Drafting a Will in New Jersey

One of the most important things a person can do for themselves while they are alive is to create an extensive estate plan. In doing so, they make a plan to prepare for what happens to their assets after they pass away. This helps an individual to protect their cherished possessions and belongings. This may include assets such as real estate, bank accounts, securities, and personal items. A crucial part of an estate plan is writing a will. A will is a legal document that recognizes how a person wishes to have their assets handled after they are gone. An experienced attorney can guide individuals through creating a will that is best for them and their loved ones.

Why is a Will Important?

There are several benefits to creating a will. When an individual lives a long life, it comes with many precious belongings that are valuable to them. Many times, they wish to leave these assets to loved ones that can continue taking care of them when their life is over. In writing a will, people are able to pass these belongings on to whomever they wish. This ensures that the assets fall into the right hands. It also prevents any possible concerns about what would happen to an estate if it was left without a plan.

When someone fails to create a will, they die “intestate.” When this happens, their estate may be left in the hands of the state of New Jersey. In the event of this, a judge then makes all decisions about where and to whom the assets go. Dying intestate may also cause disputes amongst loved ones as they may possibly feud over who they believe the assets belong to.

Executing a Will

There are specific guidelines to follow when creating a will. This is to ensure that it is a valid document. In the state of New Jersey, a will is required to be written and signed by the subject of the document. In addition to this, the signing must have two witnesses present to attest to hearing the individual say that they understand signing their will. These witnesses may also be obligated to sign the will.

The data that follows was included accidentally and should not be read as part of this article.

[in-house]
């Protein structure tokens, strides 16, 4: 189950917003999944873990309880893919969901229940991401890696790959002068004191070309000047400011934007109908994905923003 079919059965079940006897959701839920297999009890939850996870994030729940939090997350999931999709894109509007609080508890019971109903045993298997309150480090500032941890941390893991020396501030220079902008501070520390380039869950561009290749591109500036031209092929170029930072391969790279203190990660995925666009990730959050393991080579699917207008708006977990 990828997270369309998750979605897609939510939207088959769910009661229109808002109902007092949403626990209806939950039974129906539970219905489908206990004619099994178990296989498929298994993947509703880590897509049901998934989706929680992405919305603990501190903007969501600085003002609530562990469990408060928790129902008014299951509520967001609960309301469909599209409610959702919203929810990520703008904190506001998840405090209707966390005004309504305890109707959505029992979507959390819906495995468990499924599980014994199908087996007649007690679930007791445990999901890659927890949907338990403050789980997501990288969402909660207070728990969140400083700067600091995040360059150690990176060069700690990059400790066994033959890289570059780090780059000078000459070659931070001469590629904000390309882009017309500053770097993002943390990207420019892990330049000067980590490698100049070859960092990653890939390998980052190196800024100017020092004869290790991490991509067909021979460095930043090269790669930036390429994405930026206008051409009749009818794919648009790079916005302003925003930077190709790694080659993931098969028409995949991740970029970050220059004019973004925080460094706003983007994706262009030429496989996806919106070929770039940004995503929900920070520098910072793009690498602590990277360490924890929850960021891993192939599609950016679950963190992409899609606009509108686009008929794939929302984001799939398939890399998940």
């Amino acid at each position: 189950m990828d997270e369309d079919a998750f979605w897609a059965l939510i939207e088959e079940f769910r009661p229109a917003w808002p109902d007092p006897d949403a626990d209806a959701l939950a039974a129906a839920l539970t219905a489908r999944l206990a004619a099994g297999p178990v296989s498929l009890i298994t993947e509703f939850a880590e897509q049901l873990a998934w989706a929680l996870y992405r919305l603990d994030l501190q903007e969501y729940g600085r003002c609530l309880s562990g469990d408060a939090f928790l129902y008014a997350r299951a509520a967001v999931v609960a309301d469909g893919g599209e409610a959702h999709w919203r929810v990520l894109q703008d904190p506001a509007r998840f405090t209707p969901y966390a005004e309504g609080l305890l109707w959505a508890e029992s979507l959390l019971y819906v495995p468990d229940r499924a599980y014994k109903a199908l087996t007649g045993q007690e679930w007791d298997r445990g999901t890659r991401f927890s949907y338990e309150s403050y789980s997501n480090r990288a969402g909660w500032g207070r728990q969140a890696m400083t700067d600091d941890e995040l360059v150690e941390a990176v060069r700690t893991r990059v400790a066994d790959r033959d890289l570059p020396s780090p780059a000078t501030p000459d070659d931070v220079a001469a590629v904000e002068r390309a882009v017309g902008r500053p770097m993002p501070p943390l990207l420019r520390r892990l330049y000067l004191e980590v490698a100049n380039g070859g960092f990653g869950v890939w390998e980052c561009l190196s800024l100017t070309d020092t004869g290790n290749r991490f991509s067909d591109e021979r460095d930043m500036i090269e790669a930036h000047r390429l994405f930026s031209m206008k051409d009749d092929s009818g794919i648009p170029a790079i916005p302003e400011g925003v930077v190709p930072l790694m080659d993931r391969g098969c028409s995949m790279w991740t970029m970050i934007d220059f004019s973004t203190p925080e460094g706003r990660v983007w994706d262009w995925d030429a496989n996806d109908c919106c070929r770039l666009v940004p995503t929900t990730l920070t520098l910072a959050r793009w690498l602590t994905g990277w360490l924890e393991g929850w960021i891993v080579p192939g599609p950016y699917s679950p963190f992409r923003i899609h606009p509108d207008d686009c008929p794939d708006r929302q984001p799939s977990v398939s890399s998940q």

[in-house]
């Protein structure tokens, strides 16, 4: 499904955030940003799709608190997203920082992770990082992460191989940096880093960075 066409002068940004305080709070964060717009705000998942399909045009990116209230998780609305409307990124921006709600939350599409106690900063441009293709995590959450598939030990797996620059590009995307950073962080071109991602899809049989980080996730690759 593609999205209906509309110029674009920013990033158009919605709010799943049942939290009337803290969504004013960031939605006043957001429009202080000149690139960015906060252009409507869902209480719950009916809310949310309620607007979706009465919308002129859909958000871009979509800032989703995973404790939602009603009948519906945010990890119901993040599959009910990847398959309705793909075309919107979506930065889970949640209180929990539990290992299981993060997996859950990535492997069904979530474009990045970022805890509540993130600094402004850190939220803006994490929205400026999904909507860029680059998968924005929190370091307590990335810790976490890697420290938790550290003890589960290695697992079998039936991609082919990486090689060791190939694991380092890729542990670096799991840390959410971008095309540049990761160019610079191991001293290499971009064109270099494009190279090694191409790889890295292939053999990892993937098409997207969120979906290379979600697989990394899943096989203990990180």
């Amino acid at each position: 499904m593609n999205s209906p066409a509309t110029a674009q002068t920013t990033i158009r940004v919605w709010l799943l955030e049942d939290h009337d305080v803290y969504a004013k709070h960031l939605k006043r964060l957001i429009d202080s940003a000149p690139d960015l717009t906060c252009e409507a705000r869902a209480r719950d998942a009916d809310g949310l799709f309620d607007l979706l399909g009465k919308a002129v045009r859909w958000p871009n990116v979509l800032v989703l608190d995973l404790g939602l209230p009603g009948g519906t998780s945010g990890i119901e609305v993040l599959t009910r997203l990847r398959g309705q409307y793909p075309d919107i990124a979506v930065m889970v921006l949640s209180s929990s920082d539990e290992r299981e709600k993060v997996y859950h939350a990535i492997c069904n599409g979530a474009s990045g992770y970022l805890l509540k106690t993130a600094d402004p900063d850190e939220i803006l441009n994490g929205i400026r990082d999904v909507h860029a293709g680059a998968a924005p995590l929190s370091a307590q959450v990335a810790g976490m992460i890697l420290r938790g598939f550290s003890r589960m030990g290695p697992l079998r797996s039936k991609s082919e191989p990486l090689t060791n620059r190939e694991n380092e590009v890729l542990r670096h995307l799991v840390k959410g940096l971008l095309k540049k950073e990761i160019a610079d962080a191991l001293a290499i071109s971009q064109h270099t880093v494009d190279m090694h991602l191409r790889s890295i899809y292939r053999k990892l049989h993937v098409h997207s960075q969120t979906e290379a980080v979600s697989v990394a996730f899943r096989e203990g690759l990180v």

A will can be created at any time in an individual’s life to prepare for the future. Because of this, they are also able to make changes to it. Given that the circumstances of life are subject to may alter over time, the individual is able to change the will to accommodate any life changes. reasons an individual would want to update a will may be:

  • A divorce
  • Remarriage
  • The birth of a child
  • Adopting a child
  • The death of a spouse or family member
  • A change in finances

Contact our Firm

If you or a family member is looking to create a will for your estate and wish to speak with an experienced attorney, contact Margaret M. Mahon, Esq. LLC today.

The planning and administration of an estate requires experienced legal guidance. If you need an effective attorney to assist you with matters of wills, trusts, and estates, or the taxes associated with them, contact Margaret M. Mahon, Esq. LLC today to schedule a consultation.